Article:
Sunday, October 29, 2006

Great Pyramid of Giza


It is located at the city of Giza, a necropolis of ancient Memphis, and today part of Greater Cairo, Egypt.

Contrary to the common belief, only the Great Pyramid of Khufu (Cheops), not all three Great Pyramids, is on top of the list of Wonders. The monument was built by the Egyptian pharaoh Khufu of the Fourth Dynasty around the year 2560 BC to serve as a tomb when he dies. The tradition of pyramid building started in Ancient Egypt as a sophistication of the idea of a mastaba or "platform" covering the royal tomb. Later, several stacked mastabas were used. Early pyramids, such as the Step Pyramid of King Zoser (Djoser) at Saqqara by the famous Egyptian architect, Imhotep, illustrate this connection.

The great pyramid is believed to have been built over a 20 year period. The site was first prepared, and blocks of stone were transported and placed. An outer casing (which disappeared over the years) was then used to smooth the surface. Although it is not known how the blocks were put in place, several theories have been proposed. One theory involves the construction of a straight or spiral ramp that was raised as the construction proceeded. This ramp, coated with mud and water, eased the displacement of the blocks which were pushed (or pulled) into place. A second theory suggests that the blocks were placed using long levers with a short angled foot.

Throughout their history, the pyramids of Giza have stimulated human imagination. They were referred to as "The Granaries of Joseph" and "The Mountains of Pharaoh". When Napoleon invaded Egypt in 1798, his pride was expressed through his famous quote: "Soldats! Du haut de ces Pyramides, 40 si├Ęcles nous contemplent". (Soldiers! From the top of these Pyramids, 40 centuries are looking at us)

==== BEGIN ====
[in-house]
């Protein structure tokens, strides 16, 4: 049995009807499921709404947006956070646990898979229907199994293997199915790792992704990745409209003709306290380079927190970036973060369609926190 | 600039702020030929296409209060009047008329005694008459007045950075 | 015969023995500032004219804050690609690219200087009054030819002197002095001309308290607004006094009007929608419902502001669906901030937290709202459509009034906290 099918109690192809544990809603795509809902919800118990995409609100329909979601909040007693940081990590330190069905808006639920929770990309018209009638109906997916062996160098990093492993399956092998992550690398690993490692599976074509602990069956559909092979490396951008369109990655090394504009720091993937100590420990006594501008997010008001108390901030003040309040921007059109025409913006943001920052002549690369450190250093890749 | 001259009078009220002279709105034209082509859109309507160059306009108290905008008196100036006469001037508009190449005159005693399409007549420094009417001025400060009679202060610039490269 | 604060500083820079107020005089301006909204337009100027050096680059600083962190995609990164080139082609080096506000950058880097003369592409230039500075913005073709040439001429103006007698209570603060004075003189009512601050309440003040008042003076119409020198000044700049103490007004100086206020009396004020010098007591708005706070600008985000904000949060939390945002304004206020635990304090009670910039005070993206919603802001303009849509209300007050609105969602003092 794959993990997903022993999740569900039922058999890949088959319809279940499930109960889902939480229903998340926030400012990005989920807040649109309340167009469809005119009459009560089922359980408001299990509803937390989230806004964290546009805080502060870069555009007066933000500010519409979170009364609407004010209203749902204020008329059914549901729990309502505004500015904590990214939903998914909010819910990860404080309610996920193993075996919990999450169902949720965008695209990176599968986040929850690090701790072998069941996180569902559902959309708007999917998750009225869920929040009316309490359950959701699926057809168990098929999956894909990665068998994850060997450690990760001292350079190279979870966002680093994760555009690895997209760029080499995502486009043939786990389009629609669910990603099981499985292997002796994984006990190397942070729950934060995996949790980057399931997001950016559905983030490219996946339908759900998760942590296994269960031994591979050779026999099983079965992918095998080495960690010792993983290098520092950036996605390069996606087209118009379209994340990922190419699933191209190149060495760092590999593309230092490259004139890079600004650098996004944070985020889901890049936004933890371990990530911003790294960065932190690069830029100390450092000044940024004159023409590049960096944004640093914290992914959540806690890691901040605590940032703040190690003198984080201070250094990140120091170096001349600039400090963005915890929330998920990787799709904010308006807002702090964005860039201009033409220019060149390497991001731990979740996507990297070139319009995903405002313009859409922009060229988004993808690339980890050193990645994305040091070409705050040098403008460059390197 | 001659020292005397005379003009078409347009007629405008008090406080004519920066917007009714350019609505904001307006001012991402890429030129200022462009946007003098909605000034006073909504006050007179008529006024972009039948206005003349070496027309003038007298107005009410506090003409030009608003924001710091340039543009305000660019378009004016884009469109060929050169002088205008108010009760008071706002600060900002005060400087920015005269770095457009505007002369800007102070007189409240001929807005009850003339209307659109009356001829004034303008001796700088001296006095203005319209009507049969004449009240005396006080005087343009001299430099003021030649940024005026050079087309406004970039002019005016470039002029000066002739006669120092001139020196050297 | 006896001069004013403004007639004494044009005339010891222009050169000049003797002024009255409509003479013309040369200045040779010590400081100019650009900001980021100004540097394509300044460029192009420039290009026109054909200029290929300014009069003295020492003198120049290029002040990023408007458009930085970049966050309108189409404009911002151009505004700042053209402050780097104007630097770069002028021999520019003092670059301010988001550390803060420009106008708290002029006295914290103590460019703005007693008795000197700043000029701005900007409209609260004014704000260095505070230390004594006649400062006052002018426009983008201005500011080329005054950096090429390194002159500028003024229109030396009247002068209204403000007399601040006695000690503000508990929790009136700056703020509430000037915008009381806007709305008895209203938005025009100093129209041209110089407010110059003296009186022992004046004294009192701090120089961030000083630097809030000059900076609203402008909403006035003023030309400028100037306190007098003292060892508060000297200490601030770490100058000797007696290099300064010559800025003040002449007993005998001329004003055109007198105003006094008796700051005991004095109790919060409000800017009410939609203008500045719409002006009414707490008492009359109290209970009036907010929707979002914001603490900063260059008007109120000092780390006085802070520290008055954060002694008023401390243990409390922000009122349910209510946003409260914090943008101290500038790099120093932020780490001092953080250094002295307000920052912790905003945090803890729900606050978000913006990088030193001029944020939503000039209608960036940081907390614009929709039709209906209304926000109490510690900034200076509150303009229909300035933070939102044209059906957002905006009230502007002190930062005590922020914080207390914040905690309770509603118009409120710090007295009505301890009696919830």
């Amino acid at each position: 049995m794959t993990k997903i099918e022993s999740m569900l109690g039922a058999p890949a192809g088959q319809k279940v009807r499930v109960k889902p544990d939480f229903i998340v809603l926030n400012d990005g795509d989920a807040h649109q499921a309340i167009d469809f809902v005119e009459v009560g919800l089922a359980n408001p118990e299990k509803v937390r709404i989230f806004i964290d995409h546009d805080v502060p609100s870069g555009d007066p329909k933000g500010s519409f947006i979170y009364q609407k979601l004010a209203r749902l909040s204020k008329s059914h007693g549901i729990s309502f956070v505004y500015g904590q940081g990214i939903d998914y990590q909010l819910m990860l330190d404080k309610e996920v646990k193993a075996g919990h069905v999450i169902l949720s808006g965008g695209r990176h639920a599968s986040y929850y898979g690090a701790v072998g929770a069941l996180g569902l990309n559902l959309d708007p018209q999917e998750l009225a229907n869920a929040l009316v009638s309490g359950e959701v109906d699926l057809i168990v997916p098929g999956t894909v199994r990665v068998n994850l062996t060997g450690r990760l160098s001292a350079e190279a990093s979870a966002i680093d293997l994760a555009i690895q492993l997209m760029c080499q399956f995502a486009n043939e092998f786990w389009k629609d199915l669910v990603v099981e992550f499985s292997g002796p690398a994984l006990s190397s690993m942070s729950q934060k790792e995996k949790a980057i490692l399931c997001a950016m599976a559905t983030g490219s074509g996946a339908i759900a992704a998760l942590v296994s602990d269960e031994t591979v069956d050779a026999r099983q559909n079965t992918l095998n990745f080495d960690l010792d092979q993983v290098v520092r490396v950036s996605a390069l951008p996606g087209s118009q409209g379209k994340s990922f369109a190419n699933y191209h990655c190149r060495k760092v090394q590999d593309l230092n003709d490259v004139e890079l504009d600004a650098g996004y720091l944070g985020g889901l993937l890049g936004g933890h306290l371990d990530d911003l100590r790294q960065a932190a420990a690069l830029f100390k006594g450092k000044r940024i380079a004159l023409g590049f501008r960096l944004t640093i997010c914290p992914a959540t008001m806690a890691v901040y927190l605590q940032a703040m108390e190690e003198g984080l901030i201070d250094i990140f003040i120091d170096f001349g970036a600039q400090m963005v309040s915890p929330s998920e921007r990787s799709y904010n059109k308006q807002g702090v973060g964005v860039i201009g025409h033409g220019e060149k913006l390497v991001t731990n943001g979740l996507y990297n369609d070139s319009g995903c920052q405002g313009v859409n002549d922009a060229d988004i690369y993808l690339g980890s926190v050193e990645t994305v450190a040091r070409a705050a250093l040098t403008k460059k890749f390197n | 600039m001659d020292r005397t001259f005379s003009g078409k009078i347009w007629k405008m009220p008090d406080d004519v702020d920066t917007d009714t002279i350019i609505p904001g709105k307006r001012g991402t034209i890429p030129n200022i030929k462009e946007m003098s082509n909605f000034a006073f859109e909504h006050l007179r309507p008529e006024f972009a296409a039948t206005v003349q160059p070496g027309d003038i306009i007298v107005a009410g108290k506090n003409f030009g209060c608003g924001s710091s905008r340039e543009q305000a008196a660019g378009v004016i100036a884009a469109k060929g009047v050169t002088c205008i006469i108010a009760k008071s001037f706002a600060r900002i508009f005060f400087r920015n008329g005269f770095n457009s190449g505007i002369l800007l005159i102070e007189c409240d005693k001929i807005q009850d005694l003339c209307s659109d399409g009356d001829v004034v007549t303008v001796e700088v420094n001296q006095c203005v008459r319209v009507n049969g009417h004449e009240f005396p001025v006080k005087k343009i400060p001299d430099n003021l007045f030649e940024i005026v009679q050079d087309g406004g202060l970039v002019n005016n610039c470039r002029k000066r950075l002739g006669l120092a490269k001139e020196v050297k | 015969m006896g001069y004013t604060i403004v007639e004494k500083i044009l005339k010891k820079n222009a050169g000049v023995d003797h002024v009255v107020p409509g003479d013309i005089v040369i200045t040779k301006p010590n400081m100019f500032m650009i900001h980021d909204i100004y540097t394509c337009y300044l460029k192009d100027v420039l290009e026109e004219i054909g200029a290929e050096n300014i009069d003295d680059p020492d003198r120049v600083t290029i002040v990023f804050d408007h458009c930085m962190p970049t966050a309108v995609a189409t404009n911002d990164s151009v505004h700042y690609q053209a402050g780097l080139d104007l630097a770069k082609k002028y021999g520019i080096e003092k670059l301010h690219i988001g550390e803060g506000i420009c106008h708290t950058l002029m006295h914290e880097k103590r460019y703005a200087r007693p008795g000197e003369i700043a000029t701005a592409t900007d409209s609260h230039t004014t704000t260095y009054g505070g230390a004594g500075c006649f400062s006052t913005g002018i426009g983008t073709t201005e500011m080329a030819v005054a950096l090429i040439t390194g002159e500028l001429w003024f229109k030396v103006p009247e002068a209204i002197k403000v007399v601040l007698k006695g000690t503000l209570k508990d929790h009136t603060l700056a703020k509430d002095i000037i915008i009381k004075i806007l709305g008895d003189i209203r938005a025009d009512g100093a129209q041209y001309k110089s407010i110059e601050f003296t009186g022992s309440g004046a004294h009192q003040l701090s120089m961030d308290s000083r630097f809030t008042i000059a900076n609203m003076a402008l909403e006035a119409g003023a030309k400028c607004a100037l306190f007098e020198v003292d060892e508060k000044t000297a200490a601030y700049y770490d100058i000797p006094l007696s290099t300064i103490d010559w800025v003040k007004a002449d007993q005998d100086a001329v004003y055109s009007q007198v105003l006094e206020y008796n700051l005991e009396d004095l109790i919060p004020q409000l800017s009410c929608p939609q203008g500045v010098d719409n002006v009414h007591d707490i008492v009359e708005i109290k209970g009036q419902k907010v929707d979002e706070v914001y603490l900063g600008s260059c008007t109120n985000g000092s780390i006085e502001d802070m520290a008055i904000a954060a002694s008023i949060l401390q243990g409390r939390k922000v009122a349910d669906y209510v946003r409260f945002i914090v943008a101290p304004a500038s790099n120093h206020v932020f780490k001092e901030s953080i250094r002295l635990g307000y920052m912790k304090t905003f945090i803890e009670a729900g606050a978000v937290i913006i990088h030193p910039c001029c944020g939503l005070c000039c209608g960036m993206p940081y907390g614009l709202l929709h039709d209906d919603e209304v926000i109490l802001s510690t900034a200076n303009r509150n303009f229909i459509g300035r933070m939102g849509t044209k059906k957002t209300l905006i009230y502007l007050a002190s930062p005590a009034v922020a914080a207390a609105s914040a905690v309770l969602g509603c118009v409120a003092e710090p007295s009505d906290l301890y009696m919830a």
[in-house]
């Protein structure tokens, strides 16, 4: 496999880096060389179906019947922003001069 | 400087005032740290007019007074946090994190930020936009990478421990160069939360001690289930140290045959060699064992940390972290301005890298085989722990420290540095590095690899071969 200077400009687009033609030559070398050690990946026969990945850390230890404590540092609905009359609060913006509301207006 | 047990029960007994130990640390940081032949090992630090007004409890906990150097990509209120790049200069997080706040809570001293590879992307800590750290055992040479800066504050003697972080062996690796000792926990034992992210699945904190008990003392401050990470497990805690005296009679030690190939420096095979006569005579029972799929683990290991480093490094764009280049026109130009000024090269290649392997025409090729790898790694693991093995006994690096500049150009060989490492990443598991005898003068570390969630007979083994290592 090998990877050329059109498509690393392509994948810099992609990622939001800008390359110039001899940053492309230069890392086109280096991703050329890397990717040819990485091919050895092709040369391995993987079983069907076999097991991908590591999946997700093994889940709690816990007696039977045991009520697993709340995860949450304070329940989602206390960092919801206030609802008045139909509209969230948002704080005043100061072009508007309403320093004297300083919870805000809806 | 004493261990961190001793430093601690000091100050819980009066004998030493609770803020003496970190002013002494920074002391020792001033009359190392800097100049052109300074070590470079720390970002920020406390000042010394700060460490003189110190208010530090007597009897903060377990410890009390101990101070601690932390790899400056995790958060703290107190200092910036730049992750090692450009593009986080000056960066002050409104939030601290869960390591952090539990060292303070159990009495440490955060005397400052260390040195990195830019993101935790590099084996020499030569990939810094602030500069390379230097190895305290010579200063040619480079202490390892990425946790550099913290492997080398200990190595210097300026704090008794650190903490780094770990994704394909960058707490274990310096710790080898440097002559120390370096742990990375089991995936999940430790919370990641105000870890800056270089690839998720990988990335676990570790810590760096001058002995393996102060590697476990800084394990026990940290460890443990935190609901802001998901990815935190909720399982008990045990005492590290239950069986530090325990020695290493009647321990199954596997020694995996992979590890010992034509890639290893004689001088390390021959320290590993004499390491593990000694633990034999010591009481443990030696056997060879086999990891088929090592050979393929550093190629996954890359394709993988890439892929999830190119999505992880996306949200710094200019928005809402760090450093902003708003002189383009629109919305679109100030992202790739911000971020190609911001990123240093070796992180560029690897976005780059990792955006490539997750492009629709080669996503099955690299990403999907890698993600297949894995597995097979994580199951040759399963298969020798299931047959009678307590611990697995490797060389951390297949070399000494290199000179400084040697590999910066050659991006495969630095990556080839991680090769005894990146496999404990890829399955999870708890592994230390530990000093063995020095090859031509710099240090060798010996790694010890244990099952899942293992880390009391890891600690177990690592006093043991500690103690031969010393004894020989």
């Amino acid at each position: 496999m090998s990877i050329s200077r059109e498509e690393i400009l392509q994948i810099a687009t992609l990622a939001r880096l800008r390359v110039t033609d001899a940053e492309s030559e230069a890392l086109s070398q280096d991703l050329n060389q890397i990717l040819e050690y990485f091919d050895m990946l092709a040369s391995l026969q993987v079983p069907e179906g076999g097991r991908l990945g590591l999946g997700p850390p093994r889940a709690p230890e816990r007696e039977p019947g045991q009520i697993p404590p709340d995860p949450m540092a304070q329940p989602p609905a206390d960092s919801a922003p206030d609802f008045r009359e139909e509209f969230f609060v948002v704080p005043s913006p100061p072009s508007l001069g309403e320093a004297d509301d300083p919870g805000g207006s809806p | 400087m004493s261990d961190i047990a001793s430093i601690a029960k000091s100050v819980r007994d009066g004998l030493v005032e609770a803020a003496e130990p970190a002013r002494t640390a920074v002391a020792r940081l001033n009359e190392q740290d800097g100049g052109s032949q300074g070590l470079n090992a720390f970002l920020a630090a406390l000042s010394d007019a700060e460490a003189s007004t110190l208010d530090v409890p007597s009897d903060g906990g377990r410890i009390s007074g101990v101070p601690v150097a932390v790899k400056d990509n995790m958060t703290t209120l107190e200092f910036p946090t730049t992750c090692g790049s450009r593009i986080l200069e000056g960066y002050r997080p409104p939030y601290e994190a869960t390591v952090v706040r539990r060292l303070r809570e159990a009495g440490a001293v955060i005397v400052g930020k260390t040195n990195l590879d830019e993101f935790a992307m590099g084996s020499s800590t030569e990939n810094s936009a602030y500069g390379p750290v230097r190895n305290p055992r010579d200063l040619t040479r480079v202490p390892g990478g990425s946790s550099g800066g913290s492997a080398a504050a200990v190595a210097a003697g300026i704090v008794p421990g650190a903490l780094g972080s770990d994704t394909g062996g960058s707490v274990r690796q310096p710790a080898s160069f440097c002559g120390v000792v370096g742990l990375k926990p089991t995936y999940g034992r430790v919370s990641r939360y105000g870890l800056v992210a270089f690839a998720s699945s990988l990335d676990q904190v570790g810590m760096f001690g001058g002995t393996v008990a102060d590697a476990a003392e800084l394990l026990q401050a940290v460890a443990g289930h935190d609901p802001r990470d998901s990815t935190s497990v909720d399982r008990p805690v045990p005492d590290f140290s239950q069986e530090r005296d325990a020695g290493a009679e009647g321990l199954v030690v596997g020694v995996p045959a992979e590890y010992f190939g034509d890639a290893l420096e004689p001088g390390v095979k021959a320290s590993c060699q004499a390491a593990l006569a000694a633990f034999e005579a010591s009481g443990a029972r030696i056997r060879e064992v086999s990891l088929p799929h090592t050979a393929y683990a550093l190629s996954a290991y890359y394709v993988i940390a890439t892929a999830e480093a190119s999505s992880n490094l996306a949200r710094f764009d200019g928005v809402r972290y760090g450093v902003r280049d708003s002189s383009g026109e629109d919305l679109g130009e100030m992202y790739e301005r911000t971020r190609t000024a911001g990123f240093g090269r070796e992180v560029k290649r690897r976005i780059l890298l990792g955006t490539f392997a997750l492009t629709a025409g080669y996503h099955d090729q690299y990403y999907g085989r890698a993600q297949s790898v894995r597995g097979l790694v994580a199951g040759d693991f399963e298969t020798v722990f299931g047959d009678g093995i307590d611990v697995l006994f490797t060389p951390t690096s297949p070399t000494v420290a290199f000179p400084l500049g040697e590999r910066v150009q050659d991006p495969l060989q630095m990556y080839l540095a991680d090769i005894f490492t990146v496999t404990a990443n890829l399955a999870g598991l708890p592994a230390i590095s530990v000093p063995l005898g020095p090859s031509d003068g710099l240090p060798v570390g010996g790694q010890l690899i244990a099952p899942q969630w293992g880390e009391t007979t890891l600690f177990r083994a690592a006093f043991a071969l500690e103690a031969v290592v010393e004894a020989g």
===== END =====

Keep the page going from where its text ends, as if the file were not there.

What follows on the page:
Today, the Great Pyramid is enclosed, together with the other pyramids and the Sphinx, in the touristic region of the Giza Plateau. Also in the area is the museum housing the mysterious Sun Boat, only discovered in 1954 near the south side of the pyramid. The boat is believed to have been used to carry the body of Khufu in his last journey on earth before being buried inside the pyramid. It may also serve him as a means of transportation in his afterlife journey according to Ancient Egyptian beliefs.

Sunday, October 15, 2006

Dengue hemorrhagic fever

DHF is a more severe form of dengue. It can be fatal if unrecognized and not properly treated. DHF is caused by infection with the same viruses that cause dengue. With good medical management, mortality due to DHF can be less than 1%.Dengue is transmitted to people by the bite of an Aedes mosquito that is infected with a dengue virus. The mosquito becomes infected with dengue virus when it bites a person who has dengue or DHF and after about a week can transmit the virus while biting a healthy person. Dengue cannot be spread directly from person to person.

The principal symptoms of dengue are high fever, severe headache, backache, joint pains, nausea and vomiting, eye pain, and rash. Generally, younger children have a milder illness than older children and adults.

Dengue hemorrhagic fever is characterized by a fever that lasts from 2 to 7 days, with general signs and symptoms that could occur with many other illnesses (e.g., nausea, vomiting, abdominal pain, and headache). This stage is followed by hemorrhagic manifestations, tendency to bruise easily or other types of skin hemorrhages, bleeding nose or gums, and possibly internal bleeding. The smallest blood vessels (capillaries) become excessively permeable allowing the fluid component to escape from the blood vessels. This may lead to failure of the circulatory system and shock, followed by death, if circulatory failure is not corrected.